UNITED NATIONS – The five permanent members of the U.N. Security Council weighed proposals for an initial response to the Iran nuclear crisis Thursday, as Washington urged its allies to consider targeted sanctions and the entire council planned its first meeting on the issue next week.
Those deliberations were early signs of growing international efforts to persuade Iran to give up uranium enrichment and clear up questions about its nuclear energy program. Iran insists its program is for peaceful purposes, while the United States contends that Tehran is working toward a nuclear weapon.
The U.N. ambassadors from Britain, China, France, Russia and the United States convened for the first time late Wednesday to discuss their first response, which will probably be a nonbinding presidential statement that expresses the council's position. They planned another meeting Friday.
The toughest talk so far has come from Washington, where Undersecretary of State Nicholas Burns said the United States wants the statement to include some condemnation of Iran. He said the U.S. may eventually seek a so-called Chapter 7 resolution, which can be enforced with military action.
Burns suggested Wednesday that Washington would also urge its allies to move beyond the Security Council and impose targeted sanctions against Iran if it doesn't clear up the doubts surrounding its nuclear program.
"Now, we'll begin a diplomatic phase there of conversations, discussions, presidential statements and resolutions," Burns told a congressional committee. "But should they not work, then we're going to have to have a harder edge, and I mean harder diplomatic edge to the policy. And that would be the consideration of targeted sanctions."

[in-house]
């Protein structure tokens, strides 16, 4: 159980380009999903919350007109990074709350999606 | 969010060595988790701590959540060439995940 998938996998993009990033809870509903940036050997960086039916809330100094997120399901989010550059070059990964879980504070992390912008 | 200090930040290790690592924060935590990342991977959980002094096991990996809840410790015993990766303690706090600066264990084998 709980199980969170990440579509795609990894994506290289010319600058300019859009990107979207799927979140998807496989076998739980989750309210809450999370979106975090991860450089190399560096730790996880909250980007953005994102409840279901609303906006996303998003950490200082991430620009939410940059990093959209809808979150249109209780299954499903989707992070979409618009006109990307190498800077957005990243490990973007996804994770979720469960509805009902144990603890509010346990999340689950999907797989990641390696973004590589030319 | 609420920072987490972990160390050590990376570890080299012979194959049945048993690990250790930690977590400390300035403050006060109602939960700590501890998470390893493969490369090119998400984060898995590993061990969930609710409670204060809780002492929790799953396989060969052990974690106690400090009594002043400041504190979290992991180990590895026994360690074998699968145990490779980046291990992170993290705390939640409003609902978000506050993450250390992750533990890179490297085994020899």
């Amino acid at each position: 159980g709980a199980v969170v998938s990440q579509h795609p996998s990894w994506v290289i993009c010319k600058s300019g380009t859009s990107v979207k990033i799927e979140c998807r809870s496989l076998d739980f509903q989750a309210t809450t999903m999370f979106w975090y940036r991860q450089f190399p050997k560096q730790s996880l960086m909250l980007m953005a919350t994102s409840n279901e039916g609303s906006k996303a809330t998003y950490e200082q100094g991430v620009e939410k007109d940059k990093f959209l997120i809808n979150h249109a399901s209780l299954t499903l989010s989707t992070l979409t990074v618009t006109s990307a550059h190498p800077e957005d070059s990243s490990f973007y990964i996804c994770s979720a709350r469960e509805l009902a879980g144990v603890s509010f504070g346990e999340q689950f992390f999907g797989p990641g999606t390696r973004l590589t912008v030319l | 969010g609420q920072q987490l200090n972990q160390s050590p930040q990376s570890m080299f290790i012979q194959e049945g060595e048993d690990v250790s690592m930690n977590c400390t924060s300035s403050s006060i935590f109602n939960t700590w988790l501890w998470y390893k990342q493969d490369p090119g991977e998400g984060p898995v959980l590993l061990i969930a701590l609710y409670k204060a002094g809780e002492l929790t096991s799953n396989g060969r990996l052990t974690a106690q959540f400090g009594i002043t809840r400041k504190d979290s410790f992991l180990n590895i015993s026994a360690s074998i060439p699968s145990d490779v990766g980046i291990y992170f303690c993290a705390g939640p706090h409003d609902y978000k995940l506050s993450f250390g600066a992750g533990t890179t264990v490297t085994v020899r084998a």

Russia and China are opposed to sanctions and would almost certainly block any effort for the council to impose such measures. Underscoring Russia's reluctance to condemn Iran, Ambassador Andrey Denisov said even the British proposal for Elbaradei to come back in two weeks with a new report on Iran's compliance didn't give Tehran enough time.
The meeting of the council's five permanent members came just hours after the IAEA's 35-nation board of governors wrapped up a meeting in Vienna and sent a Feb. 27 report on Iran's activities to the council. That action formally cleared the way for the Security Council to take up the Iran issue.
Council members planned no meetings for Thursday, leaving the day for their governments to consider the early proposals before the five permanent members convene again.
In Washington, Burns said he expected the entire 15-nation council to take up the issue Monday or Tuesday, but other diplomats said it might not happen so soon.
Some nations, particularly China and Russia, fear that tough council action will lead Iran to abandon the Nuclear Nonproliferation Treaty for good and expel IAEA inspectors.
"We should all strive for a solution which would not endanger the ability of the IAEA to continue its work in Iran, while of course making sure that there is no danger for the nonproliferation regime," Russian Foreign Minister Sergey Lavrov said Wednesday after meeting with U.N. Secretary-General Kofi Annan.
On Thursday, Iran's leaders warned that the West will suffer more than Iran if it takes action against its nuclear program, rejecting Iran's referral to the U.N. Security Council as unjust.